The more we understand and educate ourselves about conflict, the more comfortable we will be when faced with a potential conflict situation. This week's focus is on boundaries, so let's explore some related terms.
Boundary Structures: ways to control the risks that are inevitable when disclosing information about ourselves or others.
Ownership: an individual's perception of having the "right" to control who has access to information.
Permeability: the measure of how freely someone might allow others to share information that they disclose about themselves.
These are terms that help us make sense of one of my favorite theories, Communication Privacy Management Theory. This theory helps us understand how individuals maintain their privacy boundaries. Because of the risks that are associated with opening up to someone via self-disclosure, there are times when individuals decide to close the doors of their chatter box, creating boundary structures. Thus, in our definition of permeability, we might make the mistake of assuming that closer relationships and knowing a greater amount of personal information about someone grants us more flexibility with their information. The connection we have with our friend does not indicate that we should perceive ownership of that information, unless given permission.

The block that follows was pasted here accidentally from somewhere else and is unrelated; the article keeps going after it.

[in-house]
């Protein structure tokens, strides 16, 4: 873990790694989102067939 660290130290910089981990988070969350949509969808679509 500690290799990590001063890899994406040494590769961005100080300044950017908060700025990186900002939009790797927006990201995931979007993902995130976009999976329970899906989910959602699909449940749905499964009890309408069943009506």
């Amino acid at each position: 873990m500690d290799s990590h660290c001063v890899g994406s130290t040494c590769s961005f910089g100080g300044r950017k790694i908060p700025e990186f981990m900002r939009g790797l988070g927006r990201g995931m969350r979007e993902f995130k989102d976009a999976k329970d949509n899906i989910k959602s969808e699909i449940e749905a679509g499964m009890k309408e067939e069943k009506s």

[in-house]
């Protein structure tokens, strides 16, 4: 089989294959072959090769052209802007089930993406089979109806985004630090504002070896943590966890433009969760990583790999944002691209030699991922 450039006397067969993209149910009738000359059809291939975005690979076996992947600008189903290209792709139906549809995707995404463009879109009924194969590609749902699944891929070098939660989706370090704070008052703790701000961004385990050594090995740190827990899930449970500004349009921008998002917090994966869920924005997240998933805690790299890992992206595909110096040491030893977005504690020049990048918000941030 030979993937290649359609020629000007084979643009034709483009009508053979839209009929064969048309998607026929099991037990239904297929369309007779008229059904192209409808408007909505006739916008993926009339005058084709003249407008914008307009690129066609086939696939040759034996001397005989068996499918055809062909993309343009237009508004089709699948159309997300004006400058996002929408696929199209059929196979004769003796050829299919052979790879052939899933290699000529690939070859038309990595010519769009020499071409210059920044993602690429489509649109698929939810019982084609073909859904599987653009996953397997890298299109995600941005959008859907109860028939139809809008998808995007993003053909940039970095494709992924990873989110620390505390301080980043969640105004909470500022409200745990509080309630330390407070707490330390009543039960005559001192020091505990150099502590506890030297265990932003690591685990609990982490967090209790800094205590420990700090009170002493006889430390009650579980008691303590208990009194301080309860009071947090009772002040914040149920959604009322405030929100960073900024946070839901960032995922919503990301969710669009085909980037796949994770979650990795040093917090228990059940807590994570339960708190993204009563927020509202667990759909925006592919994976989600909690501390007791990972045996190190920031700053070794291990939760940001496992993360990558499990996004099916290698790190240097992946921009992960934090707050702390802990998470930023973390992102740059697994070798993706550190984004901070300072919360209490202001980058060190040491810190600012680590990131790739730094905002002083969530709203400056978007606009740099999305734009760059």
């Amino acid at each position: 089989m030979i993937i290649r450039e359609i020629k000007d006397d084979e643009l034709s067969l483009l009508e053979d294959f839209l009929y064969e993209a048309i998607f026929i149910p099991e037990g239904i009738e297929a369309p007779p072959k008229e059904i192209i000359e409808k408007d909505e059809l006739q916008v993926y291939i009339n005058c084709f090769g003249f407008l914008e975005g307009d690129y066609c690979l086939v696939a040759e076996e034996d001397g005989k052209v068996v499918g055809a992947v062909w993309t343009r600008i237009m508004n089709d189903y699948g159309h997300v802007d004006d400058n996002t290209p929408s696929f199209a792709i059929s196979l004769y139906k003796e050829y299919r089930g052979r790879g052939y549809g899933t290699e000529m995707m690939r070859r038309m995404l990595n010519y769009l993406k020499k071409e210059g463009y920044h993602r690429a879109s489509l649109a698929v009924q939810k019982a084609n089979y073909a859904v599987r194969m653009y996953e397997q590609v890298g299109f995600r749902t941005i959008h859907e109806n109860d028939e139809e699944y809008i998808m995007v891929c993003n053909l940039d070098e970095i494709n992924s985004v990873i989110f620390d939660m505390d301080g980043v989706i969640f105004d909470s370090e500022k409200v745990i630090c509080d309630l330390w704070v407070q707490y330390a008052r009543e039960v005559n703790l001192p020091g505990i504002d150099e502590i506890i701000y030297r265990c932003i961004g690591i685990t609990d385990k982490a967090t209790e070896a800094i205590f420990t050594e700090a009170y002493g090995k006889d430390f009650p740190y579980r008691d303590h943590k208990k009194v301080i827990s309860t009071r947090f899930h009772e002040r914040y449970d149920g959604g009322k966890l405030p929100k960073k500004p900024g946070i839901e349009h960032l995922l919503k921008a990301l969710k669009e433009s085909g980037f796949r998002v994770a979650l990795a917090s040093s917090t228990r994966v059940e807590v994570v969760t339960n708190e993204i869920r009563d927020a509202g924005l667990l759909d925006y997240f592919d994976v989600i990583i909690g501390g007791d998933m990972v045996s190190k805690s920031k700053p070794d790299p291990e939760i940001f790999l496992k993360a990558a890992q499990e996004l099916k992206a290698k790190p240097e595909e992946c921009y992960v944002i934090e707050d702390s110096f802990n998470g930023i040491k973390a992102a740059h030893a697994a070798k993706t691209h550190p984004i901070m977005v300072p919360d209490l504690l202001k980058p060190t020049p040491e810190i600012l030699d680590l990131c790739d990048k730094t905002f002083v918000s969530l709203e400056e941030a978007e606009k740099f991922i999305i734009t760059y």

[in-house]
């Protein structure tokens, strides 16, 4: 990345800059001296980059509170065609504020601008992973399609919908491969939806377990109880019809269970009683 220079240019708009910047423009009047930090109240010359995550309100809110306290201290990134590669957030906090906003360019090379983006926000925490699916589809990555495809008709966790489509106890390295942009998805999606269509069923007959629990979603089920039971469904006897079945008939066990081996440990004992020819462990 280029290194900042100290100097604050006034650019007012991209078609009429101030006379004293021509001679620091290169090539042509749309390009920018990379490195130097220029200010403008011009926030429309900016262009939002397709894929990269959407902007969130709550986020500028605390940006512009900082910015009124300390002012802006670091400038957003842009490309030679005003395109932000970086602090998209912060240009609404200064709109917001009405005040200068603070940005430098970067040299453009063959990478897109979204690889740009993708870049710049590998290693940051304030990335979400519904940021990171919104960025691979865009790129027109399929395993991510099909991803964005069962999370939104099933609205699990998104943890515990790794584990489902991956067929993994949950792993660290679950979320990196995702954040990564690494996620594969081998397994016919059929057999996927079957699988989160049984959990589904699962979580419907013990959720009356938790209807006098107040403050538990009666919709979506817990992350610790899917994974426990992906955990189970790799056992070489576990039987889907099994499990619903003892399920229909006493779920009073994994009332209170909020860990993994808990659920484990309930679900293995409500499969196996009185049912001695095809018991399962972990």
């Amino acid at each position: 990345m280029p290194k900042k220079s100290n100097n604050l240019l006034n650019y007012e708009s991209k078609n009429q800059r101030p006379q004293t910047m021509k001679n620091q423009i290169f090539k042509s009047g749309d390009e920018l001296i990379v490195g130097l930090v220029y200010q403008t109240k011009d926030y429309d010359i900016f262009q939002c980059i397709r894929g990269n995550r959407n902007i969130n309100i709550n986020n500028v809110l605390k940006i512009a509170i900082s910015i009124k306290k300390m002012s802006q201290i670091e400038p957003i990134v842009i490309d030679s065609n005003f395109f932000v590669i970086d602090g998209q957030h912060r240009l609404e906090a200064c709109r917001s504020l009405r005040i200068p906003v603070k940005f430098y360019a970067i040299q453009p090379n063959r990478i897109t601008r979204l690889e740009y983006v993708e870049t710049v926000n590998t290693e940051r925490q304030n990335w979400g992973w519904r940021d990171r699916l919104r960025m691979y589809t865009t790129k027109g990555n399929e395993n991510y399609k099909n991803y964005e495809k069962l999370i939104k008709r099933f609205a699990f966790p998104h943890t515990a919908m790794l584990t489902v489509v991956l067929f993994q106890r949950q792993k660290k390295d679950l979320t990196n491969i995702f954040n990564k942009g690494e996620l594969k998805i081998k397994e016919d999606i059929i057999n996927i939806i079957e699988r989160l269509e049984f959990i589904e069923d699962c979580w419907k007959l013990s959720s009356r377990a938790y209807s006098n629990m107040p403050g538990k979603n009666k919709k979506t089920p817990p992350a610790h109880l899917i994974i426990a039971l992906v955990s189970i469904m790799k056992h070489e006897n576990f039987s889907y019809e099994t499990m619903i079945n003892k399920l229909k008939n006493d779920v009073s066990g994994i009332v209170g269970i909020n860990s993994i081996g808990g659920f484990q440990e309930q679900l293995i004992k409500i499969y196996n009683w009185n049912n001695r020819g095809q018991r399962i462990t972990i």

Respect the boundaries of others. If trusted with information and asked to keep it private, you have not been given full ownership. Show gratitude. Respect that someone put their trust in you, and be a fearless communicator. How many ways can you politely redirect a question, decline a request for information that is too personal, or simply say no? What are your boundary structures? Share them with someone that you trust - it's a great conversation starter!